Objective: We examine the association between prior cesarean delivery and risk of stillbirth in a subsequent pregnancy.
Methods: The Missouri maternally linked cohort data set containing births from 1978 through 1997 was used. We identified a cohort of women who delivered live births by cesarean delivery and a comparison cohort of women who delivered live births vaginally in their first pregnancies. We then compared the risks of stillbirth in the second pregnancy between the 2 groups.
Results: We analyzed 396,441 women with information on first and second pregnancies, comprising 71,950 (18.1%) in the cesarean arm, and 324,491 (81.9%) in the vaginal birth arm. Rates of stillbirth among women with and those without history of cesarean delivery were 4.4 and 4.1 per 1,000 births, respectively (P = .2). The adjusted estimates also showed no difference in risk for stillbirth between the 2 groups (odds ratio [OR] 1.1, 95% confidence interval [CI] 1.0-1.3). Among whites, the stillbirth rates in women with and those without history of cesarean delivery were 3.7 and 3.6 per 1,000 births, respectively (OR 1.0, 95% CI 0.9-1.2). Among blacks, both the absolute and the adjusted relative risks for stillbirth were elevated in mothers with history of cesarean delivery (stillbirth rate 9.3 versus 6.8 per 1,000 births; OR 1.4, 95% CI 1.1-1.7).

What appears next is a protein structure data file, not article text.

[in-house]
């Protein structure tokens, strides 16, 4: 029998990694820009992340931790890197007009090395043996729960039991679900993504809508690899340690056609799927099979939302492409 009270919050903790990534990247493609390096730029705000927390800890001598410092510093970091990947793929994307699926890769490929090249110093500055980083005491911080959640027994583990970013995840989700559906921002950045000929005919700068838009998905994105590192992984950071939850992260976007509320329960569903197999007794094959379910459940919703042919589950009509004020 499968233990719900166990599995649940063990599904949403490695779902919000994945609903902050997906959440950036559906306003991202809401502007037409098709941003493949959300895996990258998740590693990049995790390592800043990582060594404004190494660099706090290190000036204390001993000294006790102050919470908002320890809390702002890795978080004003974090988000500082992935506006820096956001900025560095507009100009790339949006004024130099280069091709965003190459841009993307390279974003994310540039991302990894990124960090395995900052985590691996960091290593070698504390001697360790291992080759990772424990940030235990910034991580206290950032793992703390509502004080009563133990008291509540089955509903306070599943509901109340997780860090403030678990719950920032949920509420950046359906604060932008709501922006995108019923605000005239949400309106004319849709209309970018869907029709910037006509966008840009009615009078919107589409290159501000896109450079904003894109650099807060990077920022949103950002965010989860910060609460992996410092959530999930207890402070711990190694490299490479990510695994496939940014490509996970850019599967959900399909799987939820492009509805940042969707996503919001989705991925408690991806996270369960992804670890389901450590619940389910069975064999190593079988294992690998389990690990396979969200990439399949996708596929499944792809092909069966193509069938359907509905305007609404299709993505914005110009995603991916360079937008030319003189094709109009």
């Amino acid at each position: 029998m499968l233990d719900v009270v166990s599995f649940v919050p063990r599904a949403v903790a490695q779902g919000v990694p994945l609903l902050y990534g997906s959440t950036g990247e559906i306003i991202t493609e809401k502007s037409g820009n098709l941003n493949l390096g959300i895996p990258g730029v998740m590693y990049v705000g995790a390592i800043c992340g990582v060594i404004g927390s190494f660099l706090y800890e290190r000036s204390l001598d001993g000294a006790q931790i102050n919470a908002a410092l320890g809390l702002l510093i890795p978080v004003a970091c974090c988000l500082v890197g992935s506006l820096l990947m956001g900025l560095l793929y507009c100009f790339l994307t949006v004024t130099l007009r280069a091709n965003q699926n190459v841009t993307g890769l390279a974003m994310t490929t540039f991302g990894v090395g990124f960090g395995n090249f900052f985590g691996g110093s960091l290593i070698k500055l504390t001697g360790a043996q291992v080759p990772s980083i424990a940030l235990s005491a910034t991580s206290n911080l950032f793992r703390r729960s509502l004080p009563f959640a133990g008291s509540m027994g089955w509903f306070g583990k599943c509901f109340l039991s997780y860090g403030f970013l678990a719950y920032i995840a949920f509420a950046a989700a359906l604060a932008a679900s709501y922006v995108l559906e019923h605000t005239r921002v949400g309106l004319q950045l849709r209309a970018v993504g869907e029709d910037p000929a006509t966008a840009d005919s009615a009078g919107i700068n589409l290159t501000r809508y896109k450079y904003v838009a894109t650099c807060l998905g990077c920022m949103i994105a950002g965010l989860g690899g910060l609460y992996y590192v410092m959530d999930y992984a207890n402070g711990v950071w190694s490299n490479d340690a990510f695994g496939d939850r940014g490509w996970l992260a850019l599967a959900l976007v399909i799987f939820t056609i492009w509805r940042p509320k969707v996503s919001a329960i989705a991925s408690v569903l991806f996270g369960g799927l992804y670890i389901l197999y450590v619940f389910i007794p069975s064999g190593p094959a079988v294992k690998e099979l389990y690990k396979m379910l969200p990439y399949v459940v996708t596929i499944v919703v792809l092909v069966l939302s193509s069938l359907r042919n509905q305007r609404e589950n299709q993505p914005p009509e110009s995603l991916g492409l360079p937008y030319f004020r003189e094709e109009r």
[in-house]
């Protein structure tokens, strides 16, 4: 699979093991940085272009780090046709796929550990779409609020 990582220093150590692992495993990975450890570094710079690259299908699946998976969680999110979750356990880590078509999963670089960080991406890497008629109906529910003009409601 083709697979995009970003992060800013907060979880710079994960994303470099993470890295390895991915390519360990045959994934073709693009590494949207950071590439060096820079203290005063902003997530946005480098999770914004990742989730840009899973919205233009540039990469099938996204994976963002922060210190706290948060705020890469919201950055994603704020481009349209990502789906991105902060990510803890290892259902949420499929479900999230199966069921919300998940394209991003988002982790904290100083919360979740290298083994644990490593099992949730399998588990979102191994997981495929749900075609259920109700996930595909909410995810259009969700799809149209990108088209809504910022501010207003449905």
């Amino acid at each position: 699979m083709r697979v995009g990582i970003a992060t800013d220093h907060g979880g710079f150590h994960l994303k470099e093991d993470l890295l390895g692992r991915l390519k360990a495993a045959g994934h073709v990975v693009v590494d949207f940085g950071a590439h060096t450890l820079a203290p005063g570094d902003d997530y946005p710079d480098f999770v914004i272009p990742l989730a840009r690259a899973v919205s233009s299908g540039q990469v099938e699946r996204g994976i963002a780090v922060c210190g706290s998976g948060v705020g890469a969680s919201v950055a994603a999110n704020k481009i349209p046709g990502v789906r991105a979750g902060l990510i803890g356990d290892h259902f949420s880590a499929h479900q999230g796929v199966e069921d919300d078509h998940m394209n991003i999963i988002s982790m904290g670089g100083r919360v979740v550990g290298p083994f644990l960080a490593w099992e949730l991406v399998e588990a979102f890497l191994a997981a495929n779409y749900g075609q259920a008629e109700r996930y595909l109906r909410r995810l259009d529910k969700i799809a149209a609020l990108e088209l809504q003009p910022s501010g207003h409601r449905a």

Conclusion: Overall, our analysis did not detect an association between cesarean history and subsequent stillbirth. However, cesarean delivery may increase the risk for subsequent stillbirth among black mothers, a group with the highest cesarean delivery rate in the country.
Level of evidence: III.